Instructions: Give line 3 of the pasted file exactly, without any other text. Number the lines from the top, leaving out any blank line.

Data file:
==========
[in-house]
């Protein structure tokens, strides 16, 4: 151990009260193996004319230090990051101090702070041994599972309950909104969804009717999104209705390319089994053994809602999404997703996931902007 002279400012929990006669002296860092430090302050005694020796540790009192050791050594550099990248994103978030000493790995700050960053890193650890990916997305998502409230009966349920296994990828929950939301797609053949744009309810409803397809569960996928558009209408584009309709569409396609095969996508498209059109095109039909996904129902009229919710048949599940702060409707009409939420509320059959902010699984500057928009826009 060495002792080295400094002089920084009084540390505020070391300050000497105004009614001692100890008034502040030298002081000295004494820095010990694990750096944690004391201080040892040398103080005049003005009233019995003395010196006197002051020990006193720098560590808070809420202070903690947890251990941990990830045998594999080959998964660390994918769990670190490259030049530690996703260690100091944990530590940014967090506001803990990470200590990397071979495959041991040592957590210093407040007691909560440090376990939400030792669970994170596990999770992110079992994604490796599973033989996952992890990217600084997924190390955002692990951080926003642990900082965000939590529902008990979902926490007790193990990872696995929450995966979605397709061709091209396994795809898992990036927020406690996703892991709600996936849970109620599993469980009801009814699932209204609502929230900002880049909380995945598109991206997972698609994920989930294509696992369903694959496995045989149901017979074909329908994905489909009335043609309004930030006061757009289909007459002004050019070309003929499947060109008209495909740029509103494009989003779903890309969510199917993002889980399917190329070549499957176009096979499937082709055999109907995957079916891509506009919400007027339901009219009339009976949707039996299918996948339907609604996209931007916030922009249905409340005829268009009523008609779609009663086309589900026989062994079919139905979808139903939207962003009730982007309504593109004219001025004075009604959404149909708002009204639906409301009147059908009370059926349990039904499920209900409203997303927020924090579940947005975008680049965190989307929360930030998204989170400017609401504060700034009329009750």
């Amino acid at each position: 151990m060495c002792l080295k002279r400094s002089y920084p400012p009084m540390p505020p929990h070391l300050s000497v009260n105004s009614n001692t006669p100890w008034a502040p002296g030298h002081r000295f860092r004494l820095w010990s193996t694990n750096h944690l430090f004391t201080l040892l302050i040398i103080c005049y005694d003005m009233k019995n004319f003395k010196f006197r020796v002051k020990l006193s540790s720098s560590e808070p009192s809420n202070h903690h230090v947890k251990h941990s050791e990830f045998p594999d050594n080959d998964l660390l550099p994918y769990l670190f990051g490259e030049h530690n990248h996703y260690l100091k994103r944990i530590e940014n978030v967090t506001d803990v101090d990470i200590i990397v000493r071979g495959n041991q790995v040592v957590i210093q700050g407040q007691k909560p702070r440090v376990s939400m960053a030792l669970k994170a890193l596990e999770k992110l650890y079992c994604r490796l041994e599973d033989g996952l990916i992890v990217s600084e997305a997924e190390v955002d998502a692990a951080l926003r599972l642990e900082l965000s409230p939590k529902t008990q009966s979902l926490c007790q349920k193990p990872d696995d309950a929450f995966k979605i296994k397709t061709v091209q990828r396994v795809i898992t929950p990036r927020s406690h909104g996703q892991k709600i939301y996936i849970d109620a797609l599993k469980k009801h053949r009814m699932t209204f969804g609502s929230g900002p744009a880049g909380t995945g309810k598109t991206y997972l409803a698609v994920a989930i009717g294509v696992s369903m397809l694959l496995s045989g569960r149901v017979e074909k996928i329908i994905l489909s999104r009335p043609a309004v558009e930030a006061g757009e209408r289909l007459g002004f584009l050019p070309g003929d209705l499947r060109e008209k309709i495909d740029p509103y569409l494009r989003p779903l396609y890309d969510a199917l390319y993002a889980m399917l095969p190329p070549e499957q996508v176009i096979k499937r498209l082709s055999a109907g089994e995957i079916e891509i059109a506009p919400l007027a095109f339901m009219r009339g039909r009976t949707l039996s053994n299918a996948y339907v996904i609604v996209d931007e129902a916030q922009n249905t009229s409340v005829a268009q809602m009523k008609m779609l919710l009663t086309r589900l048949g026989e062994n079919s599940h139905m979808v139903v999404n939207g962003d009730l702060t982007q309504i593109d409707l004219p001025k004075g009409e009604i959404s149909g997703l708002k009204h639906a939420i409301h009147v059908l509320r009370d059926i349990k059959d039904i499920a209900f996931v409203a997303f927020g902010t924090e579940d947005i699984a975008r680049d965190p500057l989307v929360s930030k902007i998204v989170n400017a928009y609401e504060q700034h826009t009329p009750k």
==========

């Amino acid at each position: 151990m060495c002792l080295k002279r400094s002089y920084p400012p009084m540390p505020p929990h070391l300050s000497v009260n105004s009614n001692t006669p100890w008034a502040p002296g030298h002081r000295f860092r004494l820095w010990s193996t694990n750096h944690l430090f004391t201080l040892l302050i040398i103080c005049y005694d003005m009233k019995n004319f003395k010196f006197r020796v002051k020990l006193s540790s720098s560590e808070p009192s809420n202070h903690h230090v947890k251990h941990s050791e990830f045998p594999d050594n080959d998964l660390l550099p994918y769990l670190f990051g490259e030049h530690n990248h996703y260690l100091k994103r944990i530590e940014n978030v967090t506001d803990v101090d990470i200590i990397v000493r071979g495959n041991q790995v040592v957590i210093q700050g407040q007691k909560p702070r440090v376990s939400m960053a030792l669970k994170a890193l596990e999770k992110l650890y079992c994604r490796l041994e599973d033989g996952l990916i992890v990217s600084e997305a997924e190390v955002d998502a692990a951080l926003r599972l642990e900082l965000s409230p939590k529902t008990q009966s979902l926490c007790q349920k193990p990872d696995d309950a929450f995966k979605i296994k397709t061709v091209q990828r396994v795809i898992t929950p990036r927020s406690h909104g996703q892991k709600i939301y996936i849970d109620a797609l599993k469980k009801h053949r009814m699932t209204f969804g609502s929230g900002p744009a880049g909380t995945g309810k598109t991206y997972l409803a698609v994920a989930i009717g294509v696992s369903m397809l694959l496995s045989g569960r149901v017979e074909k996928i329908i994905l489909s999104r009335p043609a309004v558009e930030a006061g757009e209408r289909l007459g002004f584009l050019p070309g003929d209705l499947r060109e008209k309709i495909d740029p509103y569409l494009r989003p779903l396609y890309d969510a199917l390319y993002a889980m399917l095969p190329p070549e499957q996508v176009i096979k499937r498209l082709s055999a109907g089994e995957i079916e891509i059109a506009p919400l007027a095109f339901m009219r009339g039909r009976t949707l039996s053994n299918a996948y339907v996904i609604v996209d931007e129902a916030q922009n249905t009229s409340v005829a268009q809602m009523k008609m779609l919710l009663t086309r589900l048949g026989e062994n079919s599940h139905m979808v139903v999404n939207g962003d009730l702060t982007q309504i593109d409707l004219p001025k004075g009409e009604i959404s149909g997703l708002k009204h639906a939420i409301h009147v059908l509320r009370d059926i349990k059959d039904i499920a209900f996931v409203a997303f927020g902010t924090e579940d947005i699984a975008r680049d965190p500057l989307v929360s930030k902007i998204v989170n400017a928009y609401e504060q700034h826009t009329p009750k």